Press Room

For Press Inquiries, contact Camille Cintrón Devlin, Assistant Director of Marketing & Communications at 703-993-8794 or cdevlin6@gmu.edu

VIRGINIA OPERA'S "AGRIPPINA"

January 11, 2007
Contact: Press & Media Relations Coordinator (703-993-8794)

For general information about tickets, seating, parking, etc., for performances and events happening at the Center for the Arts, please contact the ticket office directly at 703-993-2787.

GEORGE MASON UNIVERSITY’S CENTER FOR THE ARTS ANNOUNCES THE
VIRGINIA OPERA VIRGINIA PREMIERE PRODUCTION OF
GEORGE FRIDERIC HANDEL’S AGRIPPINA MOVING TO FAIRFAX ON FRIDAY, FEBRUARY 9–
ß Detailed staging by Virginia Opera veteran stage director Lillian Groag
ß Musically powerful face-off between two returning audience favorites: soprano Sujung Kim in the title role, and soprano Jane Redding as Poppea
ß Company debuts of countertenors David Walker and Jeffrey Mandelbaum, and Richmond local bass-baritone Matthew Burns

Fairfax, Virginia, January11, 2007— The curtain rises in Norfolk on Virginia Opera’s production of George Frideric Handel’s Agrippina on January 26, 2007 marking the first performance ever in Virginia for this classic comic opera. The engaging production, true to the composer’s vision, and featuring an ambitious cast and thoughtful staging, moves to George Mason University’s Center for the Arts for two performances: Friday, February 9 at 8PM and Sunday, February 11 at 2PM. Pre-performance discussions, free to ticketholders, are held 45-minutes prior to each curtain on the hall’s Grand Tier. Before the Friday evening performance, audiences are invited to a free wine and cheese tasting beginning at 6:30 p.m. in the Concert Hall lobby.
Empress Agrippina, wife of Claudius, was the granddaughter of Caesar Augustus, first emperor of Rome; and sister to the infamously perverse Caligula. When Claudius is reported to have met his demise, Agrippina contrives to have her son, Nero, appointed to the throne. When the court discovers that Claudius did not die, a series of political and sexual imbroglios unfold.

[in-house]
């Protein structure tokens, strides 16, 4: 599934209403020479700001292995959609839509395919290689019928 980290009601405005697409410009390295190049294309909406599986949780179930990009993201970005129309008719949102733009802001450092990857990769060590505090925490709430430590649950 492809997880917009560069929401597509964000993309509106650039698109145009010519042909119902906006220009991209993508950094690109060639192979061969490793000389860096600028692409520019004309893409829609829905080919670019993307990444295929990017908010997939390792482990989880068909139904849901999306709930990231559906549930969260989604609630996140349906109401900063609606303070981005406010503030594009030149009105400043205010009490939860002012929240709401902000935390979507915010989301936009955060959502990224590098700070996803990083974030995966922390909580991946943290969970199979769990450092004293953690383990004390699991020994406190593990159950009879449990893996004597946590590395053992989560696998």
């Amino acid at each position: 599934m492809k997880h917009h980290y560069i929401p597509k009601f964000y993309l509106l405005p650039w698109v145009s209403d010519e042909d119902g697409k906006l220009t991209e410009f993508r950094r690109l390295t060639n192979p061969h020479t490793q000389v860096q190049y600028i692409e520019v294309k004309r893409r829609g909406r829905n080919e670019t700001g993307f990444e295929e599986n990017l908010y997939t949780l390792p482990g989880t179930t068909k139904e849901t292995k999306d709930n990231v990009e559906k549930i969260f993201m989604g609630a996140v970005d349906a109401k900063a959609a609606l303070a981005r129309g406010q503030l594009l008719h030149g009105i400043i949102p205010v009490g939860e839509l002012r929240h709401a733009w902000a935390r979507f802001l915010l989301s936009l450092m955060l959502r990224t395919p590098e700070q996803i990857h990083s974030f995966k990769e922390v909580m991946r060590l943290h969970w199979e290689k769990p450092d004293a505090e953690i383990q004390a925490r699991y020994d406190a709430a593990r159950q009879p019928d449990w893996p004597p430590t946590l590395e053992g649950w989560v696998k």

The opera is, according to returning Stage Director Lillian Groag, “a satirical look at a seizure of power, all told in the span of one day and with all the high jinks of a French bedroom farce.” This is the fourth Virginia premiere Ms. Groag has directed for the company, following her staging of Elektra in 2001, Die Walküre in 2002, and Tristan & Isolde in 2005. In a review of New York City Opera’s 2002 Agrippina production directed by Ms. Groag, The New York Times wrote that she “helped the singers develop well-defined characters, sympathetic even in their scheming.”
“With two of our favorite leading ladies engaged in a fiery vocal contest of wills, combined with the unique voices of our two countertenors, and set amidst a finely-crafted staging by one of our most detail-oriented directors, Agrippina is bound to be the comedic success of our season,” says Virginia Opera Artistic Director Peter Mark, who conducts all performances.
Returning to Virginia Opera from her home in South Korea to perform the title role is soprano Sujung Kim, a veteran of the Handelian repertoire who starred in Virginia Opera productions of Julius Caesar (1997), Orfeo and Euridice (1999), Rodelinda (2000) and La Traviata (2001). Also returning, following her leading role last year as Susanna in Virginia Opera’s highly-acclaimed production of The Marriage Of Figaro, is soprano Jane Redding as Poppea – the palace beauty combating Agrippina’s schemes with her own clever ruses; returning tenor Jeffery Halili, last seen here as Gastone in La Traviata (2005), sings the role of Nero.
The debuts of countertenors David Walker as Ottone and Jeffrey Mandelbaum as Narciso mark a rare opportunity for Virginia audiences to hear male voices soaring into the soprano range as the pair fills roles that were, in the 1700s, sung by that era’s famed castrati. Also making his company debut as Pallante is bass-baritone Matthew Burns of Richmond, Virginia.
# # #
Agrippina is sung in Italian with Digitext SuperTitles projected above the stage.

Tickets for the Virginia Opera production of Agrippina are $86, $72, $44 (Friday) and $90, $76, $48 (Sunday). Charge by phone at 888-945-2468 or visit www.tickets.com. The Center for the Arts complex is located on the Fairfax campus of George Mason University at the intersection of Braddock Road and Route 123. Paid parking is located in the deck adjacent to the mainstage Concert Hall and FREE parking is located in university lot K. Visit www.gmu.edu/cfa